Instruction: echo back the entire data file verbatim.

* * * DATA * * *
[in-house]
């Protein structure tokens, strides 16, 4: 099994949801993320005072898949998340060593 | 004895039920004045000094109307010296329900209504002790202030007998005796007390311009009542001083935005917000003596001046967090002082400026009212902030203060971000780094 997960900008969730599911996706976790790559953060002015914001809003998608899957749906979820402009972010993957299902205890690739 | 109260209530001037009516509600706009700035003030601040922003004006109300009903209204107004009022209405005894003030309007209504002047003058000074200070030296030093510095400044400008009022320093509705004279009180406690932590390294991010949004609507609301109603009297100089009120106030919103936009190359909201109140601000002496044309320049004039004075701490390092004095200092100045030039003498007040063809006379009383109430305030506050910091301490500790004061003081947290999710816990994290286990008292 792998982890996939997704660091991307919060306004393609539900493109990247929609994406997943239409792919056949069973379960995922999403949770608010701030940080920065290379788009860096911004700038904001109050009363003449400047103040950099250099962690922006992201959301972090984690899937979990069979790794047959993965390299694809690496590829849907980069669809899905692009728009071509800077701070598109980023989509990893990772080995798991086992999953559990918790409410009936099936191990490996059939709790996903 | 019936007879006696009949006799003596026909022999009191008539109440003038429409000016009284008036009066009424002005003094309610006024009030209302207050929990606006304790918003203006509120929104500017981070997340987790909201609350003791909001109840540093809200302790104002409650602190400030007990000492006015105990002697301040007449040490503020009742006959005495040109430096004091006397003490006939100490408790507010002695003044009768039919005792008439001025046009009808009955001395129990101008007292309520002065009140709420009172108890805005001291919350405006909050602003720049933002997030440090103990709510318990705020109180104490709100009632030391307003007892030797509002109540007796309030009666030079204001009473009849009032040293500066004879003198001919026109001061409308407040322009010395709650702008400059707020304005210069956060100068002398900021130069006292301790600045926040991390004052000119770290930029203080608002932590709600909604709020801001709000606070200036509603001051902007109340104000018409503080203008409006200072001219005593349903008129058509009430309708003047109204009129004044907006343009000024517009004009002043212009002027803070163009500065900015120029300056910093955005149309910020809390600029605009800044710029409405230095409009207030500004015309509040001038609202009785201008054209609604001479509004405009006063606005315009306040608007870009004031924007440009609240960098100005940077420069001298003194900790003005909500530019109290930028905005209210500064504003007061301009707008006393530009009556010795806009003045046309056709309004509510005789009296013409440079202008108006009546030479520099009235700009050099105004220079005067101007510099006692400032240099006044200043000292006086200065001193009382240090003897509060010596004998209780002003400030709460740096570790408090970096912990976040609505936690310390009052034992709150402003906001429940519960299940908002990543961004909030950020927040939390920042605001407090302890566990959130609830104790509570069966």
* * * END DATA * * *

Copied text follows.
[in-house]
């Protein structure tokens, strides 16, 4: 099994949801993320005072898949998340060593 | 004895039920004045000094109307010296329900209504002790202030007998005796007390311009009542001083935005917000003596001046967090002082400026009212902030203060971000780094 997960900008969730599911996706976790790559953060002015914001809003998608899957749906979820402009972010993957299902205890690739 | 109260209530001037009516509600706009700035003030601040922003004006109300009903209204107004009022209405005894003030309007209504002047003058000074200070030296030093510095400044400008009022320093509705004279009180406690932590390294991010949004609507609301109603009297100089009120106030919103936009190359909201109140601000002496044309320049004039004075701490390092004095200092100045030039003498007040063809006379009383109430305030506050910091301490500790004061003081947290999710816990994290286990008292 792998982890996939997704660091991307919060306004393609539900493109990247929609994406997943239409792919056949069973379960995922999403949770608010701030940080920065290379788009860096911004700038904001109050009363003449400047103040950099250099962690922006992201959301972090984690899937979990069979790794047959993965390299694809690496590829849907980069669809899905692009728009071509800077701070598109980023989509990893990772080995798991086992999953559990918790409410009936099936191990490996059939709790996903 | 019936007879006696009949006799003596026909022999009191008539109440003038429409000016009284008036009066009424002005003094309610006024009030209302207050929990606006304790918003203006509120929104500017981070997340987790909201609350003791909001109840540093809200302790104002409650602190400030007990000492006015105990002697301040007449040490503020009742006959005495040109430096004091006397003490006939100490408790507010002695003044009768039919005792008439001025046009009808009955001395129990101008007292309520002065009140709420009172108890805005001291919350405006909050602003720049933002997030440090103990709510318990705020109180104490709100009632030391307003007892030797509002109540007796309030009666030079204001009473009849009032040293500066004879003198001919026109001061409308407040322009010395709650702008400059707020304005210069956060100068002398900021130069006292301790600045926040991390004052000119770290930029203080608002932590709600909604709020801001709000606070200036509603001051902007109340104000018409503080203008409006200072001219005593349903008129058509009430309708003047109204009129004044907006343009000024517009004009002043212009002027803070163009500065900015120029300056910093955005149309910020809390600029605009800044710029409405230095409009207030500004015309509040001038609202009785201008054209609604001479509004405009006063606005315009306040608007870009004031924007440009609240960098100005940077420069001298003194900790003005909500530019109290930028905005209210500064504003007061301009707008006393530009009556010795806009003045046309056709309004509510005789009296013409440079202008108006009546030479520099009235700009050099105004220079005067101007510099006692400032240099006044200043000292006086200065001193009382240090003897509060010596004998209780002003400030709460740096570790408090970096912990976040609505936690310390009052034992709150402003906001429940519960299940908002990543961004909030950020927040939390920042605001407090302890566990959130609830104790509570069966």